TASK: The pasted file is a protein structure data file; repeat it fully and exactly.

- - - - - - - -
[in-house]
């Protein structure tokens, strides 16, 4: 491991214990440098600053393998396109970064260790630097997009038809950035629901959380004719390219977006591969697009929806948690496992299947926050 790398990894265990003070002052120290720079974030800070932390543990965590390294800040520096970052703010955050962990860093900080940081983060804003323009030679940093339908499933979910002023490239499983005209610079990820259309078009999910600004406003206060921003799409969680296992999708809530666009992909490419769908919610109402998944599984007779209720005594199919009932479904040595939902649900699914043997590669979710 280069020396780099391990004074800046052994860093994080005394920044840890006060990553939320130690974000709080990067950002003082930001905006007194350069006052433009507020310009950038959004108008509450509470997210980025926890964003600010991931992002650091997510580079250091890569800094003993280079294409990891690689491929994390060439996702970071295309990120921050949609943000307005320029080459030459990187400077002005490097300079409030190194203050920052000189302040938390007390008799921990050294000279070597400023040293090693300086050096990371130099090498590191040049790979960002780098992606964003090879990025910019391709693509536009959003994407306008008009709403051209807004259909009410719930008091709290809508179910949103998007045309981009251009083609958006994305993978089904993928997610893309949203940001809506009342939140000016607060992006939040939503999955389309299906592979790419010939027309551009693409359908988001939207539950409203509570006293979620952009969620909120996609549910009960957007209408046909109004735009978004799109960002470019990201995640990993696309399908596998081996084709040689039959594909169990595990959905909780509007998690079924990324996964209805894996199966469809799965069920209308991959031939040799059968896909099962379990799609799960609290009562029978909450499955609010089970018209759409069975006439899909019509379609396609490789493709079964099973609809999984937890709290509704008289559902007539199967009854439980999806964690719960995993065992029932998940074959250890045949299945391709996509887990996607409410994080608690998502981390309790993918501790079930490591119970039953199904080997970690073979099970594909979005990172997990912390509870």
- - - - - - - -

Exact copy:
[in-house]
């Protein structure tokens, strides 16, 4: 491991214990440098600053393998396109970064260790630097997009038809950035629901959380004719390219977006591969697009929806948690496992299947926050 790398990894265990003070002052120290720079974030800070932390543990965590390294800040520096970052703010955050962990860093900080940081983060804003323009030679940093339908499933979910002023490239499983005209610079990820259309078009999910600004406003206060921003799409969680296992999708809530666009992909490419769908919610109402998944599984007779209720005594199919009932479904040595939902649900699914043997590669979710 280069020396780099391990004074800046052994860093994080005394920044840890006060990553939320130690974000709080990067950002003082930001905006007194350069006052433009507020310009950038959004108008509450509470997210980025926890964003600010991931992002650091997510580079250091890569800094003993280079294409990891690689491929994390060439996702970071295309990120921050949609943000307005320029080459030459990187400077002005490097300079409030190194203050920052000189302040938390007390008799921990050294000279070597400023040293090693300086050096990371130099090498590191040049790979960002780098992606964003090879990025910019391709693509536009959003994407306008008009709403051209807004259909009410719930008091709290809508179910949103998007045309981009251009083609958006994305993978089904993928997610893309949203940001809506009342939140000016607060992006939040939503999955389309299906592979790419010939027309551009693409359908988001939207539950409203509570006293979620952009969620909120996609549910009960957007209408046909109004735009978004799109960002470019990201995640990993696309399908596998081996084709040689039959594909169990595990959905909780509007998690079924990324996964209805894996199966469809799965069920209308991959031939040799059968896909099962379990799609799960609290009562029978909450499955609010089970018209759409069975006439899909019509379609396609490789493709079964099973609809999984937890709290509704008289559902007539199967009854439980999806964690719960995993065992029932998940074959250890045949299945391709996509887990996607409410994080608690998502981390309790993918501790079930490591119970039953199904080997970690073979099970594909979005990172997990912390509870």